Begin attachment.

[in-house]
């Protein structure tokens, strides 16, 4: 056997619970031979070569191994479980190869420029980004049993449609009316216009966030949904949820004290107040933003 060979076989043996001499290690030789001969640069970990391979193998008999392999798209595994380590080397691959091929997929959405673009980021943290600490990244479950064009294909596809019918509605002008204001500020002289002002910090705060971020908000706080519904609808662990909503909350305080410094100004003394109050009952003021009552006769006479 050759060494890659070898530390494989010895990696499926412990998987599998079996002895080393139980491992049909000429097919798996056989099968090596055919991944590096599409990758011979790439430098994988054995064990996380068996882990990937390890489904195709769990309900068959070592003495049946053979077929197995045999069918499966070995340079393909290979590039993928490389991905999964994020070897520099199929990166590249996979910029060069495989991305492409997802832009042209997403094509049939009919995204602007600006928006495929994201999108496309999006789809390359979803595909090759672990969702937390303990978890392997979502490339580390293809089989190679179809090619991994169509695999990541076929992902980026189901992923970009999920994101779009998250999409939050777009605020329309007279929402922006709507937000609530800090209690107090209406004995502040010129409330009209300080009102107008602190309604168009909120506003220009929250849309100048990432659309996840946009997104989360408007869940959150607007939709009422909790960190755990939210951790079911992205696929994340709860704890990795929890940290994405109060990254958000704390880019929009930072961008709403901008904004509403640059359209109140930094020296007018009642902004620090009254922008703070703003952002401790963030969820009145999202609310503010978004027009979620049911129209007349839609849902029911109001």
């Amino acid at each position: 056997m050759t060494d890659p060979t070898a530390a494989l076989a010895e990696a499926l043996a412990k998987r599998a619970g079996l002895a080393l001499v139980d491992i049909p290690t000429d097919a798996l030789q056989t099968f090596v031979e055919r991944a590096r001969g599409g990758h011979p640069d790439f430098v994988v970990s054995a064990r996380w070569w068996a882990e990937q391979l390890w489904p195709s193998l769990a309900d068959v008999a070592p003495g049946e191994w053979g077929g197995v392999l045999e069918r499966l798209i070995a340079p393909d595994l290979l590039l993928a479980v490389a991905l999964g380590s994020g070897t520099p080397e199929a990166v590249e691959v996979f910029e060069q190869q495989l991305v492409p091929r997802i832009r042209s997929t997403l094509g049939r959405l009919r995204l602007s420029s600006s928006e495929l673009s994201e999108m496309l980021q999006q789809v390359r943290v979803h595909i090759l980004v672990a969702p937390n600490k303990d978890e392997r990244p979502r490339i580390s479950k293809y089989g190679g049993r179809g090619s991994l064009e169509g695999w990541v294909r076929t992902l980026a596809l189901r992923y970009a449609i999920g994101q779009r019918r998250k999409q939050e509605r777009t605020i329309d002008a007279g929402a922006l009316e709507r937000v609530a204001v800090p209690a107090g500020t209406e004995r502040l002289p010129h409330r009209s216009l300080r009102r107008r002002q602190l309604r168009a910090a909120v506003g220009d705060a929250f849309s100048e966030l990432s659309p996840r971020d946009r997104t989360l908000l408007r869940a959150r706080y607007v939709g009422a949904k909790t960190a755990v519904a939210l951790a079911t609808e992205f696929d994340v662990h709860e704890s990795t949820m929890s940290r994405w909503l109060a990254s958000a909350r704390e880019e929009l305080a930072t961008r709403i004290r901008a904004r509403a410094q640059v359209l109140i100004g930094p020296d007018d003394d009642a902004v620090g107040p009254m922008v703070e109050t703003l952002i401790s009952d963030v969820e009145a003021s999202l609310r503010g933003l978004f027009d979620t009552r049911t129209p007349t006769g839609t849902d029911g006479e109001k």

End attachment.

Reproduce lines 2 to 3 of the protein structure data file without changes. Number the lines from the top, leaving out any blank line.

């Protein structure tokens, strides 16, 4: 056997619970031979070569191994479980190869420029980004049993449609009316216009966030949904949820004290107040933003 060979076989043996001499290690030789001969640069970990391979193998008999392999798209595994380590080397691959091929997929959405673009980021943290600490990244479950064009294909596809019918509605002008204001500020002289002002910090705060971020908000706080519904609808662990909503909350305080410094100004003394109050009952003021009552006769006479 050759060494890659070898530390494989010895990696499926412990998987599998079996002895080393139980491992049909000429097919798996056989099968090596055919991944590096599409990758011979790439430098994988054995064990996380068996882990990937390890489904195709769990309900068959070592003495049946053979077929197995045999069918499966070995340079393909290979590039993928490389991905999964994020070897520099199929990166590249996979910029060069495989991305492409997802832009042209997403094509049939009919995204602007600006928006495929994201999108496309999006789809390359979803595909090759672990969702937390303990978890392997979502490339580390293809089989190679179809090619991994169509695999990541076929992902980026189901992923970009999920994101779009998250999409939050777009605020329309007279929402922006709507937000609530800090209690107090209406004995502040010129409330009209300080009102107008602190309604168009909120506003220009929250849309100048990432659309996840946009997104989360408007869940959150607007939709009422909790960190755990939210951790079911992205696929994340709860704890990795929890940290994405109060990254958000704390880019929009930072961008709403901008904004509403640059359209109140930094020296007018009642902004620090009254922008703070703003952002401790963030969820009145999202609310503010978004027009979620049911129209007349839609849902029911109001």
């Amino acid at each position: 056997m050759t060494d890659p060979t070898a530390a494989l076989a010895e990696a499926l043996a412990k998987r599998a619970g079996l002895a080393l001499v139980d491992i049909p290690t000429d097919a798996l030789q056989t099968f090596v031979e055919r991944a590096r001969g599409g990758h011979p640069d790439f430098v994988v970990s054995a064990r996380w070569w068996a882990e990937q391979l390890w489904p195709s193998l769990a309900d068959v008999a070592p003495g049946e191994w053979g077929g197995v392999l045999e069918r499966l798209i070995a340079p393909d595994l290979l590039l993928a479980v490389a991905l999964g380590s994020g070897t520099p080397e199929a990166v590249e691959v996979f910029e060069q190869q495989l991305v492409p091929r997802i832009r042209s997929t997403l094509g049939r959405l009919r995204l602007s420029s600006s928006e495929l673009s994201e999108m496309l980021q999006q789809v390359r943290v979803h595909i090759l980004v672990a969702p937390n600490k303990d978890e392997r990244p979502r490339i580390s479950k293809y089989g190679g049993r179809g090619s991994l064009e169509g695999w990541v294909r076929t992902l980026a596809l189901r992923y970009a449609i999920g994101q779009r019918r998250k999409q939050e509605r777009t605020i329309d002008a007279g929402a922006l009316e709507r937000v609530a204001v800090p209690a107090g500020t209406e004995r502040l002289p010129h409330r009209s216009l300080r009102r107008r002002q602190l309604r168009a910090a909120v506003g220009d705060a929250f849309s100048e966030l990432s659309p996840r971020d946009r997104t989360l908000l408007r869940a959150r706080y607007v939709g009422a949904k909790t960190a755990v519904a939210l951790a079911t609808e992205f696929d994340v662990h709860e704890s990795t949820m929890s940290r994405w909503l109060a990254s958000a909350r704390e880019e929009l305080a930072t961008r709403i004290r901008a904004r509403a410094q640059v359209l109140i100004g930094p020296d007018d003394d009642a902004v620090g107040p009254m922008v703070e109050t703003l952002i401790s009952d963030v969820e009145a003021s999202l609310r503010g933003l978004f027009d979620t009552r049911t129209p007349t006769g839609t849902d029911g006479e109001k």